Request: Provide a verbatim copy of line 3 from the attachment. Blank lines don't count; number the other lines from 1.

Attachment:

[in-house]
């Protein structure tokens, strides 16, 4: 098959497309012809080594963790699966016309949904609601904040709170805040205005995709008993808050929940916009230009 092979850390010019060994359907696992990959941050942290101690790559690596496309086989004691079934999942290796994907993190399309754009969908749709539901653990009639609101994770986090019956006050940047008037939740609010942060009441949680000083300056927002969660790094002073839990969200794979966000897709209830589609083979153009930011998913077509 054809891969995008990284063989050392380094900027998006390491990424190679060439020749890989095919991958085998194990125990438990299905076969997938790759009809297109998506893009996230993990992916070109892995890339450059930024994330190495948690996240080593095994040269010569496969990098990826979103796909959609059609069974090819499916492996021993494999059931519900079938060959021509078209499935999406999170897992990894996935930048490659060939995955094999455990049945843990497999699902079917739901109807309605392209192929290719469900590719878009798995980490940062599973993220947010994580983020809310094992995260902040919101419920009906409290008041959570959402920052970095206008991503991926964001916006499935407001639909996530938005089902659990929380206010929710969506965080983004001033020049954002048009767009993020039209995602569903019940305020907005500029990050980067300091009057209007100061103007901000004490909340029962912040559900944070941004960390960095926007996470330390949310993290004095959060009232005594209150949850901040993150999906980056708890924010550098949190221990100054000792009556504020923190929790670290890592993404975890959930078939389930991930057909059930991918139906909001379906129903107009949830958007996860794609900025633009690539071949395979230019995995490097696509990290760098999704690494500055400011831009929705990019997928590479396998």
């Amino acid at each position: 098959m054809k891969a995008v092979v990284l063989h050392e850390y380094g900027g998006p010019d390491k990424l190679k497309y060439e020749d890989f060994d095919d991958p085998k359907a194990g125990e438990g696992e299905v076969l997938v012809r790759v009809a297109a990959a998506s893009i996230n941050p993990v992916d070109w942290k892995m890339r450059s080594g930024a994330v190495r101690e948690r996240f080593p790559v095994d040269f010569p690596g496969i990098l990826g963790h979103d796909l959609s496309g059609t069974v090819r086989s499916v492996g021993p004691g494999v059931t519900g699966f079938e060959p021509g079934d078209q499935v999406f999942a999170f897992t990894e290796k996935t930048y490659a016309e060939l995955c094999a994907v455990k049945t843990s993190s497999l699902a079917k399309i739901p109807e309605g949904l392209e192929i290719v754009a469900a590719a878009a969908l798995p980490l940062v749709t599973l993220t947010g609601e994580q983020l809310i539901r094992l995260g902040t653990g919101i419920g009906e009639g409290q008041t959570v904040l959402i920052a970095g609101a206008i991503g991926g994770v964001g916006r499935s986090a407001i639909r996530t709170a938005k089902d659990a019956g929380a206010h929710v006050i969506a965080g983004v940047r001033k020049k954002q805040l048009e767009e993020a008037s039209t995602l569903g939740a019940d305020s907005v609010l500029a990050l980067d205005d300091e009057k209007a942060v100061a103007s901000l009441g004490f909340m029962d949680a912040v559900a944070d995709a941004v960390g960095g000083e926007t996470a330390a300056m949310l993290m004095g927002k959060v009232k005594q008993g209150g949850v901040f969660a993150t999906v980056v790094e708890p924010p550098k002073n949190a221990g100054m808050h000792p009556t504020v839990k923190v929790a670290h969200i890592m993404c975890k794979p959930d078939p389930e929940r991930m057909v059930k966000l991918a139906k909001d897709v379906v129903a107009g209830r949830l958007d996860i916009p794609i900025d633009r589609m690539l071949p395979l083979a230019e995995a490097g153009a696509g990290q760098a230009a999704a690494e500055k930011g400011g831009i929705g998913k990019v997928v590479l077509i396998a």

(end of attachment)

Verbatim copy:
């Amino acid at each position: 098959m054809k891969a995008v092979v990284l063989h050392e850390y380094g900027g998006p010019d390491k990424l190679k497309y060439e020749d890989f060994d095919d991958p085998k359907a194990g125990e438990g696992e299905v076969l997938v012809r790759v009809a297109a990959a998506s893009i996230n941050p993990v992916d070109w942290k892995m890339r450059s080594g930024a994330v190495r101690e948690r996240f080593p790559v095994d040269f010569p690596g496969i990098l990826g963790h979103d796909l959609s496309g059609t069974v090819r086989s499916v492996g021993p004691g494999v059931t519900g699966f079938e060959p021509g079934d078209q499935v999406f999942a999170f897992t990894e290796k996935t930048y490659a016309e060939l995955c094999a994907v455990k049945t843990s993190s497999l699902a079917k399309i739901p109807e309605g949904l392209e192929i290719v754009a469900a590719a878009a969908l798995p980490l940062v749709t599973l993220t947010g609601e994580q983020l809310i539901r094992l995260g902040t653990g919101i419920g009906e009639g409290q008041t959570v904040l959402i920052a970095g609101a206008i991503g991926g994770v964001g916006r499935s986090a407001i639909r996530t709170a938005k089902d659990a019956g929380a206010h929710v006050i969506a965080g983004v940047r001033k020049k954002q805040l048009e767009e993020a008037s039209t995602l569903g939740a019940d305020s907005v609010l500029a990050l980067d205005d300091e009057k209007a942060v100061a103007s901000l009441g004490f909340m029962d949680a912040v559900a944070d995709a941004v960390g960095g000083e926007t996470a330390a300056m949310l993290m004095g927002k959060v009232k005594q008993g209150g949850v901040f969660a993150t999906v980056v790094e708890p924010p550098k002073n949190a221990g100054m808050h000792p009556t504020v839990k923190v929790a670290h969200i890592m993404c975890k794979p959930d078939p389930e929940r991930m057909v059930k966000l991918a139906k909001d897709v379906v129903a107009g209830r949830l958007d996860i916009p794609i900025d633009r589609m690539l071949p395979l083979a230019e995995a490097g153009a696509g990290q760098a230009a999704a690494e500055k930011g400011g831009i929705g998913k990019v997928v590479l077509i396998a």